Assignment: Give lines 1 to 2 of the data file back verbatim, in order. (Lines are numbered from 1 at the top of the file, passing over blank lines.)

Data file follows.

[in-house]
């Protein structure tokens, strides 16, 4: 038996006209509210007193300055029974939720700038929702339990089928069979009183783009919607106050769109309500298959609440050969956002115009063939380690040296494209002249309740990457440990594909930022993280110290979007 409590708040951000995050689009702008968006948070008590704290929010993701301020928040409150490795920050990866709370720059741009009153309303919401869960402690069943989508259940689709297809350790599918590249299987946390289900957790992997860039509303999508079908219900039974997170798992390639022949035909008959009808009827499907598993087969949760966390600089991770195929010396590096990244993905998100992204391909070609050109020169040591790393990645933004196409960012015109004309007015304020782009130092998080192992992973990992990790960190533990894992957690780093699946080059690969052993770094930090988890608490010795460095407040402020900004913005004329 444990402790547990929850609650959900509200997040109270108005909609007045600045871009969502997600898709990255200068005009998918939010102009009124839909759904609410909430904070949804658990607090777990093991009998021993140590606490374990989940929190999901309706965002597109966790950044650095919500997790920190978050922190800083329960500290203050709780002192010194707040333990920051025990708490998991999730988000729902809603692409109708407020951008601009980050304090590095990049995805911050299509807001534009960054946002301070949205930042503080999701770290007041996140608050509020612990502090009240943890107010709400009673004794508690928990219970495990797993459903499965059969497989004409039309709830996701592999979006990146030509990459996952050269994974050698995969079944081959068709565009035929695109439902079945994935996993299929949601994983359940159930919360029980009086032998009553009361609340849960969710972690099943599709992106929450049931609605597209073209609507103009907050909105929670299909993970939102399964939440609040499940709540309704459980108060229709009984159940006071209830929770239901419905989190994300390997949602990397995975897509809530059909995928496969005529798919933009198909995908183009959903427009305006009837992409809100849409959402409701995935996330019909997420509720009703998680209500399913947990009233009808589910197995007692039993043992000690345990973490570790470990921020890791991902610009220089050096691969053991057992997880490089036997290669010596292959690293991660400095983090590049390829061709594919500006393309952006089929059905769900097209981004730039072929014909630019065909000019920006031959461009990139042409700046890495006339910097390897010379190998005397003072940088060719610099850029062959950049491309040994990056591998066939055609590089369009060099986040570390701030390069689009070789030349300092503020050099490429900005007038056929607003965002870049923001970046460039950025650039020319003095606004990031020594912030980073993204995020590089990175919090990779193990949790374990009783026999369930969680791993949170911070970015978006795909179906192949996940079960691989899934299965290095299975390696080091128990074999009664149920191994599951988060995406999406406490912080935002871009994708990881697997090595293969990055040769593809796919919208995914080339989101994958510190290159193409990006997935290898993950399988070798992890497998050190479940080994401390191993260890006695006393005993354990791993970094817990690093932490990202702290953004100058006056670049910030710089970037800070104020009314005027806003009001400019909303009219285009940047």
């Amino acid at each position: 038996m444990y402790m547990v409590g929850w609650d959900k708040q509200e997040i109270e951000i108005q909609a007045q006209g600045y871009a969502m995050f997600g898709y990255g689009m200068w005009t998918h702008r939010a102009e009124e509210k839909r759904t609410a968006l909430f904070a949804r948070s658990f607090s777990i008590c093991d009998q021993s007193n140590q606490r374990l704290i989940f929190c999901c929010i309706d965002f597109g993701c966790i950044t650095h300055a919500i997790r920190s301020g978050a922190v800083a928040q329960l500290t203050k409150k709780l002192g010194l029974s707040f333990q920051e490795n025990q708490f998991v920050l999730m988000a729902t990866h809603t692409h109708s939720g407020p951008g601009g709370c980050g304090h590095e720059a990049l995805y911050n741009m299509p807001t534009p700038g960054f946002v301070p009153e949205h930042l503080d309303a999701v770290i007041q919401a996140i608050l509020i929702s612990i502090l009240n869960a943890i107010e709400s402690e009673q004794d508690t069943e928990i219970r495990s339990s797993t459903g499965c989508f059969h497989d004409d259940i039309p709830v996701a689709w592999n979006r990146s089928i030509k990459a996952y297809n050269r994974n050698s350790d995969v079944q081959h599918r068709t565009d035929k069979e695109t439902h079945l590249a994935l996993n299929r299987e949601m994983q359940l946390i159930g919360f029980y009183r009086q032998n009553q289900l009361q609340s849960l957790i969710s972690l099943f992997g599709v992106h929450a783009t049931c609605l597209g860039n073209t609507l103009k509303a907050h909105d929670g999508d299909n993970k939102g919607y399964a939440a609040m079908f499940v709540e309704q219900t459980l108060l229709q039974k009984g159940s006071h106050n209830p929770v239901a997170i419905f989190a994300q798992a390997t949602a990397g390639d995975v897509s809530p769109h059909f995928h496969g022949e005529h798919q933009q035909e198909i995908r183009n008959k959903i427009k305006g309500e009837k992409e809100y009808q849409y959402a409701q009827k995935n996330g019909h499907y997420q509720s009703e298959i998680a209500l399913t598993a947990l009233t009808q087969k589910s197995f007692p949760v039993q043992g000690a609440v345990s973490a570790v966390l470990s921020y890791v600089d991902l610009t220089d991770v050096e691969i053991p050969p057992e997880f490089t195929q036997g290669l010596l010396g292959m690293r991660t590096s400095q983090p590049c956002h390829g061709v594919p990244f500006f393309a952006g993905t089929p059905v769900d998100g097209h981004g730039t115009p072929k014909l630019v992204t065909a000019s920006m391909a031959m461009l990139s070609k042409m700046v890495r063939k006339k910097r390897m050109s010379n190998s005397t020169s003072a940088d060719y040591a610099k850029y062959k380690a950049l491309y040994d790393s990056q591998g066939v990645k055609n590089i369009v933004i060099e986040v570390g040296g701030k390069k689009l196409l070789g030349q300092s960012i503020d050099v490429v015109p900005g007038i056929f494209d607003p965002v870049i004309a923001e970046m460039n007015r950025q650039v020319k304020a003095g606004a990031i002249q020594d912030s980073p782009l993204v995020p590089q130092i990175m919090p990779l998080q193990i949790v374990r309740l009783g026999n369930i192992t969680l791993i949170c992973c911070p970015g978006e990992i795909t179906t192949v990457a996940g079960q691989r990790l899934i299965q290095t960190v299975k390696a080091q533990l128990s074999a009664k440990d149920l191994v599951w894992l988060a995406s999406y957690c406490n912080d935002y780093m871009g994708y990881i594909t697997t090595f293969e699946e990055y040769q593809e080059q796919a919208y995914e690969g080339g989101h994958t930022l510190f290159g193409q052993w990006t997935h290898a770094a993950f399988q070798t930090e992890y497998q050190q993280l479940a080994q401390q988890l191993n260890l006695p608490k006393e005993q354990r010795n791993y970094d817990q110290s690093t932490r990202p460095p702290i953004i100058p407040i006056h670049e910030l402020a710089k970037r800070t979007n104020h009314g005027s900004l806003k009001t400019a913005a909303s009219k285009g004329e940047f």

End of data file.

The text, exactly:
[in-house]
């Protein structure tokens, strides 16, 4: 038996006209509210007193300055029974939720700038929702339990089928069979009183783009919607106050769109309500298959609440050969956002115009063939380690040296494209002249309740990457440990594909930022993280110290979007 409590708040951000995050689009702008968006948070008590704290929010993701301020928040409150490795920050990866709370720059741009009153309303919401869960402690069943989508259940689709297809350790599918590249299987946390289900957790992997860039509303999508079908219900039974997170798992390639022949035909008959009808009827499907598993087969949760966390600089991770195929010396590096990244993905998100992204391909070609050109020169040591790393990645933004196409960012015109004309007015304020782009130092998080192992992973990992990790960190533990894992957690780093699946080059690969052993770094930090988890608490010795460095407040402020900004913005004329 444990402790547990929850609650959900509200997040109270108005909609007045600045871009969502997600898709990255200068005009998918939010102009009124839909759904609410909430904070949804658990607090777990093991009998021993140590606490374990989940929190999901309706965002597109966790950044650095919500997790920190978050922190800083329960500290203050709780002192010194707040333990920051025990708490998991999730988000729902809603692409109708407020951008601009980050304090590095990049995805911050299509807001534009960054946002301070949205930042503080999701770290007041996140608050509020612990502090009240943890107010709400009673004794508690928990219970495990797993459903499965059969497989004409039309709830996701592999979006990146030509990459996952050269994974050698995969079944081959068709565009035929695109439902079945994935996993299929949601994983359940159930919360029980009086032998009553009361609340849960969710972690099943599709992106929450049931609605597209073209609507103009907050909105929670299909993970939102399964939440609040499940709540309704459980108060229709009984159940006071209830929770239901419905989190994300390997949602990397995975897509809530059909995928496969005529798919933009198909995908183009959903427009305006009837992409809100849409959402409701995935996330019909997420509720009703998680209500399913947990009233009808589910197995007692039993043992000690345990973490570790470990921020890791991902610009220089050096691969053991057992997880490089036997290669010596292959690293991660400095983090590049390829061709594919500006393309952006089929059905769900097209981004730039072929014909630019065909000019920006031959461009990139042409700046890495006339910097390897010379190998005397003072940088060719610099850029062959950049491309040994990056591998066939055609590089369009060099986040570390701030390069689009070789030349300092503020050099490429900005007038056929607003965002870049923001970046460039950025650039020319003095606004990031020594912030980073993204995020590089990175919090990779193990949790374990009783026999369930969680791993949170911070970015978006795909179906192949996940079960691989899934299965290095299975390696080091128990074999009664149920191994599951988060995406999406406490912080935002871009994708990881697997090595293969990055040769593809796919919208995914080339989101994958510190290159193409990006997935290898993950399988070798992890497998050190479940080994401390191993260890006695006393005993354990791993970094817990690093932490990202702290953004100058006056670049910030710089970037800070104020009314005027806003009001400019909303009219285009940047």